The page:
A PRISON officer who was sacked for allegedly grabbing the neck of an inmate who was demanding second dinner helpings has won his case for unfair dismissal.

Ross Callachan, a former guard at HMP Glenochil in Clackmannanshire, has been awarded almost £7,000 by an employment tribunal after bosses accused him of seizing the prisoner when he became aggressive in the middle of food service.

The inmate, named only as X, was trying to claim the meal of another prisoner but had been told to wait until the end so guards could ensure everyone who wanted dinner received it.

Mr Callachan, of Kinross, claimed the inmate became increasingly aggressive and he was worried he might be assaulted so took the decision to physically remove him from the area.

The Scottish Prison Service (SPS) claimed Mr Callachan used excessive force, but employment judge Mary Kearns found in favour of the 35-year-old and ordered his re-engagement as a prison officer at HMP Perth.

Judge Kearns also awarded him £6,989.

In a written judgment on the case, she said: "At the risk of stating the obvious, a prison is a potentially dangerous working environment.

"Prison officers are sometimes attacked by prisoners. They sometimes need to take action to protect themselves and others in threatening situations.

"SPS's expert was very clear in his expert testimony to the investigation and disciplinary hearing that the decision to use force under the the Use of Force Policy lies solely with the individual officer and is based on his perception of the danger at that time."

The judge added: "The SPS did not have reasonable grounds for its belief in Mr Callachan's misconduct and they misapplied their own policy. In these circumstances we find that Mr Callachan's dismissal was unfair."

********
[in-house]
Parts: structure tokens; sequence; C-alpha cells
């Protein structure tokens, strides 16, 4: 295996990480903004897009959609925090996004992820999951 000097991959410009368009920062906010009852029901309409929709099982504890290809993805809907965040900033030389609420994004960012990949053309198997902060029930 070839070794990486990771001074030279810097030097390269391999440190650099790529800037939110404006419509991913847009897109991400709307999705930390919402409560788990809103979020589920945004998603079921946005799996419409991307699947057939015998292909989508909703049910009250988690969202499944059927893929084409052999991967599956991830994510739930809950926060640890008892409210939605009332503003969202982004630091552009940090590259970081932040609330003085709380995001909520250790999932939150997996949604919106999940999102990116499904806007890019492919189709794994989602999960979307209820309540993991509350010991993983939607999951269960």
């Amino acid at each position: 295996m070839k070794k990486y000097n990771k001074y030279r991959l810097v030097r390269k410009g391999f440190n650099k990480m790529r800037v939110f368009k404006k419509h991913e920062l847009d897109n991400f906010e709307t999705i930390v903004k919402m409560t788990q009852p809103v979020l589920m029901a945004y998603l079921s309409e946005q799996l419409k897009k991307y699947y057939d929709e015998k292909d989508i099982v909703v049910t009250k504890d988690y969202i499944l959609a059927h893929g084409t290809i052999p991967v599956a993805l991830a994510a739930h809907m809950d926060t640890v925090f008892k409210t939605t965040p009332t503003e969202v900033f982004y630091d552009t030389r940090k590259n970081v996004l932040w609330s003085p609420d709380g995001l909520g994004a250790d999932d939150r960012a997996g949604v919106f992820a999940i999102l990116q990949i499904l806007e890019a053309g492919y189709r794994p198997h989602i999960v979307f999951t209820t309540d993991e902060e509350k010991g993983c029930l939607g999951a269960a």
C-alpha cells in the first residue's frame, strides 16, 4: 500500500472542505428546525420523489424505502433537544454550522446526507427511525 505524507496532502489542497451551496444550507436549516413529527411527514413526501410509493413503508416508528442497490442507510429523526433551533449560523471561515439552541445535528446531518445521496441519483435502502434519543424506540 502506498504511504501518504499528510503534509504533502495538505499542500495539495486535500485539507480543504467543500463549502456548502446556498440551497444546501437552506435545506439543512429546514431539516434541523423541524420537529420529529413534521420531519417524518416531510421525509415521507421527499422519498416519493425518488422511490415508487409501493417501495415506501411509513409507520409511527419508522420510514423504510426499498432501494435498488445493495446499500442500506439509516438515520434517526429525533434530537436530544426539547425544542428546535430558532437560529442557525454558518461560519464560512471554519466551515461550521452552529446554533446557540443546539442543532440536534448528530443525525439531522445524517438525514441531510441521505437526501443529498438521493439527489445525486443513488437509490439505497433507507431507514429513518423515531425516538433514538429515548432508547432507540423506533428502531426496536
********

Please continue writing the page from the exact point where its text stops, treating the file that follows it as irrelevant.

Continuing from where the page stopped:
The tribunal earlier heard that meal times were split into two sittings to accommodate the high number of inmates in the jail.

The prisoner had been given his dinner in the first sitting but tried to claim the meal of another inmate who did not want his food in the second sitting.

Mr Callachan, who spent 10 years in the army prior to joining SPS, said: "I told him that was not a problem but I would get it at the end once all the prisoners had been fed.

"He constantly badgered and asked, his voice getting louder every time, I told him that if he was patient he would receive the meal.

"He was getting increasingly higher and higher in his manner. He then walks round, comes to my right hand side, puts his plate on the hotplate and grabs hold of the bars on the serving area."

The guard said the inmate was shouting and swearing at him and he gave several more warnings before putting his hand up and connecting with the man.

He added: "I knew by his mannerisms and the way he was holding on that he was not going to move.

"Because of everything that was going on, I made the split second decision to remove him from the section."

The prisoner was then restrained on the floor of a nearby office. He received no injuries and later admitted to being aggressive towards Mr Callachan and apologised for his behaviour.

Despite this, prison governor Nigel Ironside took the decision to sack Mr Callachan in June last year, claiming he had used excessive force and had not used the proper techniques expected of prison officers.

CCTV footage showed the incident, but the camera angle meant it was unclear what exactly happened.

The prison guard's appeal against the decision was also rejected by the SPS.

Mr Callachan said he was "devastated" when he was dismissed, adding: "I had given the SPS nine years' service and never once was my judgment called into question, never once was there any hint that the way I dealt with things was inappropriate."

A spokesman for the Scottish Prison Service said: "We do not comment on individual members of staff."